Building a molecular machine : heterologous expression and biochemical characterisation of transcription factor IIH
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Organisms across Archaea, Bacteria and Eukarya possess a series of mechanisms to protect the integrity of the deoxyribonucleic acid (DNA) from the constant attack of internal and external factors that modify the structure of the double helix, potentially causing an increase in mutagenesis. The Nucleotide Excision Repair (NER) pathway removes bulky lesions in the DNA caused by ultraviolet (UV) radiation and other sources that can introduce a strong distortion in the double helix. A key element in this repair mechanism is the transcription factor IIH (TFIIH), a ten-subunit complex which opens and extends the DNA bubble originated at the damaged site to allow the subsequent repair factors access to the lesion, so the insult can be removed. Mutations in TFIIH subunits xeroderma pigmentosum group B (XPB), xeroderma pigmentosum group D (XPD) or p8 can cause a series of autosomal recessive disorders with symptoms that include mild-to-extreme photosensitivity, progeria, physical and neurological abnormalities, and in some cases an increased susceptibility to cancer. This thesis describes the processes of cloning, expression and purification followed to obtain damage-detector heterodimer XPC-HR23B, the 7-subunit TFIIH Core sub-complex and the 10-subunit TFIIH complex by means of a powerful baculoviral expression vector (BEV) called MultiBacTM, a tool specifically conceived for the obtaining of multi-subunit eukaryotic complexes. The biochemical characterization of TFIIH Core showed that the sub-complex can bind a series of double-stranded DNA (dsDNA) substrates with an affinity in the nM range, and the presence of a bubble or damage at the duplex does not change TFIIH Core’s binding affinity significantly. The study of TFIIH Core’s unwinding ability confirmed that the sub-complex can open a series of dsDNA substrates only when a 5’ overhang end is available, and this activity can be stalled by a lesion located in both the translocating and non-translocating strands.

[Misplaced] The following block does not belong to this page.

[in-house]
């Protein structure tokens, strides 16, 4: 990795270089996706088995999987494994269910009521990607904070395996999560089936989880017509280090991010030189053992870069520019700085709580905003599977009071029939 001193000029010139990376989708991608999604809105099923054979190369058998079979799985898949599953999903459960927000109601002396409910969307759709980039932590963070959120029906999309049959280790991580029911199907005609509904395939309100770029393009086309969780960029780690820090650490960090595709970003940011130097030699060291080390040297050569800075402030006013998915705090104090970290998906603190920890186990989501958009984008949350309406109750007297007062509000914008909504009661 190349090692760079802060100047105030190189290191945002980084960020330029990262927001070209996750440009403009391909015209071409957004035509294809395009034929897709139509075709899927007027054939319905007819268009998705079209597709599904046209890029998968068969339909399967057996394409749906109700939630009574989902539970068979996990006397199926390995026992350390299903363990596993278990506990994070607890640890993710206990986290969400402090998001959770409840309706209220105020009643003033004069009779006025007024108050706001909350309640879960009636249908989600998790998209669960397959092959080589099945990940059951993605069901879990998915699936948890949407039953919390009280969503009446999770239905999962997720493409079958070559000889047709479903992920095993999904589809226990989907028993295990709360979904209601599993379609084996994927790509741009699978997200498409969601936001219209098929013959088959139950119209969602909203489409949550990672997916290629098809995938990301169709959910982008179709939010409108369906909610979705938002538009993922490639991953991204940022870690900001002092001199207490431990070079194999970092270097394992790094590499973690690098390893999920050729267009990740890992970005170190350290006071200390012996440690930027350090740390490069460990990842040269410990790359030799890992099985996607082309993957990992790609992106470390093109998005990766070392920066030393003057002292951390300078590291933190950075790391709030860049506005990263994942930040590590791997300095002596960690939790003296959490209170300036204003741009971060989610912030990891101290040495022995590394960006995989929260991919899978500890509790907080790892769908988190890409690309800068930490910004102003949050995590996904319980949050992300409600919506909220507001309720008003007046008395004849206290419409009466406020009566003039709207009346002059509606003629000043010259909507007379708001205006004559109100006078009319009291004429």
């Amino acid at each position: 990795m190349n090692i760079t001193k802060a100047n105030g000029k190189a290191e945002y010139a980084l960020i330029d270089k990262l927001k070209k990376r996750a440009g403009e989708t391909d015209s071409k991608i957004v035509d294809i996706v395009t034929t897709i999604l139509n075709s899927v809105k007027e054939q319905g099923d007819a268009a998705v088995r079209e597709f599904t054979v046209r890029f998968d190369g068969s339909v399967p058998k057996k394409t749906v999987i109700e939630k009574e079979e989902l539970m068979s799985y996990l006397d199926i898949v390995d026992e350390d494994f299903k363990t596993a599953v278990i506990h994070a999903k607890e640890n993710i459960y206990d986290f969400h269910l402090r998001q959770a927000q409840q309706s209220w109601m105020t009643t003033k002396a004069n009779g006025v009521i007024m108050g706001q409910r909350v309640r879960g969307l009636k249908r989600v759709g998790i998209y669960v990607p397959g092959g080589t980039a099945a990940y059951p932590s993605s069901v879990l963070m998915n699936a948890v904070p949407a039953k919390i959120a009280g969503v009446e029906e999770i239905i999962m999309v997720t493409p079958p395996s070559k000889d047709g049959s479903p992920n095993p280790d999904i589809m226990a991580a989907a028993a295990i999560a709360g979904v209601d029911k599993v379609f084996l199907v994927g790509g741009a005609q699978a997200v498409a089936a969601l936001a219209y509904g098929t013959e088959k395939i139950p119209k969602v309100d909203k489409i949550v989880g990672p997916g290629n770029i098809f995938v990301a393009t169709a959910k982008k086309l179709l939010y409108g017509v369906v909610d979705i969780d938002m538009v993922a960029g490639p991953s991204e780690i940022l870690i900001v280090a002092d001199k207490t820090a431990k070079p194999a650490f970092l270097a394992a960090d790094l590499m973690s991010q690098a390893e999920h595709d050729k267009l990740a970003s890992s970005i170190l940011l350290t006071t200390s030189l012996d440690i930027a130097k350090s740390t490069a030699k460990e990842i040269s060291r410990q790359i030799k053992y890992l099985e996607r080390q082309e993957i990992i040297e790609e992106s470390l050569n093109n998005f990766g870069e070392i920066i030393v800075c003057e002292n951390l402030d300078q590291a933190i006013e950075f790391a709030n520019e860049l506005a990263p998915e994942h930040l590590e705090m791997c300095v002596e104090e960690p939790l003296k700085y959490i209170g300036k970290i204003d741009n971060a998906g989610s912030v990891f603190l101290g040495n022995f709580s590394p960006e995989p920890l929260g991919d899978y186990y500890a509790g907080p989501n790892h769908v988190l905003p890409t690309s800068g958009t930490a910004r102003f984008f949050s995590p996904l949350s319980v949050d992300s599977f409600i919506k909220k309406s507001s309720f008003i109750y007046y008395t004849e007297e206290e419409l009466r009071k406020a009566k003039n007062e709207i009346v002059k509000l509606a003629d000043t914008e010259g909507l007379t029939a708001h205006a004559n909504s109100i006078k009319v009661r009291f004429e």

Thesis, PhD Doctor of Philosophy
Attribution-NonCommercial-NoDerivatives 4.0 Internationalhttp://creativecommons.org/licenses/by-nc-nd/4.0/
Embargo Date: 2020-04-29
Embargo Reason: Thesis restricted in accordance with University regulations. Print and electronic copy restricted until 29th April 2020
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